Landmine Survivors Network
Today, the network is concentrating its efforts on the mine-polluted countries where most survivors live, including Afghanistan, Angola, Bosnia, Cambodia and Mozambique. In each country, we are working to bring medical supplies, education and employment opportunities to thousands of survivors. LSN is on the steering committee of the International Campaign to Ban Landmines (ICBL), a coalition of more than 1,000 humanitarian, religious and development groups, that was a co-recipient of the 1997 Nobel Peace Prize.
Jerry White, co-founder and Director of LSN, stepped on a mine in Israel in 1984 while hiking with friends. He has 10 years experience tracking the spread of weapons of mass destruction. A graduate of Brown University, White worked at the Brookings Institution prior to becoming Assistant Director of the Wisconsin Project on Nuclear Arms Control in Washington, D.C. He has testified before Congress and published numerous articles in the New York Times, Washington Post, Wall Street Journal and International Herald Tribune. White is past editor of the Risk Report, an award-winning publication and database that tracks military related technology.
White's injury in a mine field in Israel belies the arguments of those who believe the mine problem can be solved by better signs and fences. White spent five months in a hospital in Tel Aviv, where he underwent five operations and learned to walk with a prosthesis. "I was only four years old when Syrian soldiers, retreating during the 1967 Arab-Israeli War, laid Soviet-supplied mines in the Golan Heights. The soldiers no doubt hoped the mines would maim or kill Israeli troops. Instead, my mine waited silently in the ground for nearly 17 years until it exploded under my foot and blew off my right leg.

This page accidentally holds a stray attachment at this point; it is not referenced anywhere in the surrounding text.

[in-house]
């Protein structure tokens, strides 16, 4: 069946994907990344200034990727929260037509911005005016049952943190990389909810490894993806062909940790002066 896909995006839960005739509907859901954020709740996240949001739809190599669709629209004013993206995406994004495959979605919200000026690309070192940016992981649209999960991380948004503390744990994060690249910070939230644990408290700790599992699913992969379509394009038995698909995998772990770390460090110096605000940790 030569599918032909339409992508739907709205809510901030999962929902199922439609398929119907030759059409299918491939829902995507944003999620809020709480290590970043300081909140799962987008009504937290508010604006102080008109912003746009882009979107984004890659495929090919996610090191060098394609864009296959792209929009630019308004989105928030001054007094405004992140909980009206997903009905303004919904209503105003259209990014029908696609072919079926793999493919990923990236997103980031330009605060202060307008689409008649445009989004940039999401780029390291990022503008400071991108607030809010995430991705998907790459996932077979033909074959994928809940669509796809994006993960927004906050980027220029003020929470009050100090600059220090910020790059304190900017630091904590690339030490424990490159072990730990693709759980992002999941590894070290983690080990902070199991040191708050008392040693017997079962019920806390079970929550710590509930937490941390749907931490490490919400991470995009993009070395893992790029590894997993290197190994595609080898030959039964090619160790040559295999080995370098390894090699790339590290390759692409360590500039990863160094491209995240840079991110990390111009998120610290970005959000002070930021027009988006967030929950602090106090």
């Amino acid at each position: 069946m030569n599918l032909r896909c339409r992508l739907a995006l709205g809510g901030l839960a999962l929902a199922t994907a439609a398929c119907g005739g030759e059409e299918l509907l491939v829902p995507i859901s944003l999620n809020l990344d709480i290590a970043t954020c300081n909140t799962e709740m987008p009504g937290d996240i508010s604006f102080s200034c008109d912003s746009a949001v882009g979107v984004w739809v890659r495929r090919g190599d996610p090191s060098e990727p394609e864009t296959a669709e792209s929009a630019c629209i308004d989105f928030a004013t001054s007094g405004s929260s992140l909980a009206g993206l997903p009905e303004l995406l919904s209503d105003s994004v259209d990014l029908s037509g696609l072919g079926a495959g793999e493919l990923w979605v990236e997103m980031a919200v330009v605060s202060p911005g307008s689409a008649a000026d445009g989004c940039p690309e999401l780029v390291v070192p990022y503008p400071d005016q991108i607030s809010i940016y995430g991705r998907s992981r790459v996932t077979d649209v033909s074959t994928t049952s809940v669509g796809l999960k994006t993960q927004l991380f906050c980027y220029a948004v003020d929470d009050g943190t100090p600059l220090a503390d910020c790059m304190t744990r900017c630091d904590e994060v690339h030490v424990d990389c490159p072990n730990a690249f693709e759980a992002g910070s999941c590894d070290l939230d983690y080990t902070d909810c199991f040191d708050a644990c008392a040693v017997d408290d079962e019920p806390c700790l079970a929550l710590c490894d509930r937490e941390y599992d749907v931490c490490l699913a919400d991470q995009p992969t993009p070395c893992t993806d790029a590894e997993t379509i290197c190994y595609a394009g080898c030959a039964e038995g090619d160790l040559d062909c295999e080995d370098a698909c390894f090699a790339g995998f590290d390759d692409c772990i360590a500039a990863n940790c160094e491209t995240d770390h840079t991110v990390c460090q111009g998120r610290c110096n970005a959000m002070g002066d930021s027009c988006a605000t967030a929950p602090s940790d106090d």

"I was 20 years old. I had taken time from my university studies in the United States to explore the Middle East. I wasn't a soldier. I was armed with only a backpack and an Arabic and Hebrew dictionary. Two friends and I had decided to explore northern Israel on a hiking trip. We were looking for a place to camp and had no idea that we had entered a mine field. There was no fence and no sign to keep us out. The next morning, on a beautiful spring day, I stepped on a mine. I can still remember the deafening blast and the smell of blood, burnt flesh and metal. Only when my friends rolled me over did they see the extent of my wounds. The explosion had ripped off my right foot, shrapnel had lacerated my skin and my left leg was open and raw, with a bone sticking out of my calf. We screamed for help but it seemed that no one but God could hear. Either I would bleed to death, or my friends would have to carry me out of the mine field. Luckily we made it out without further loss.
"All the talk about fencing and marking mine fields is a distraction from the real challenge: to stop the proliferation of landmines. I was injured in a country that takes pride in how well it has fenced and marked its mine fields. But even in a small, security-conscious state like Israel, fences break down, signs fade, fall, or are stolen and mines shift with changes in weather and soil erosion."
Ken Rutherford, co-founder of LSN, holds masters' degrees in international affairs and business administration and has extensive international experience, including work as a U.S. Peace Corps trainer in Mauritania and for the U.N. High Commissioner for refugees in Senegal. Rutherford was a training officer in Somalia for the International Rescue Committee when he was injured by a landmine in December 1993. Rutherford underwent 11 operations including the amputation of both his legs below the knee. Since his accident, he has traveled worldwide to speak out in favor of a ban and to raise awareness of the mass suffering caused by these weapons. Rutherford currently holds a teaching fellowship at Georgetown University, where he is pursuing doctoral studies in government.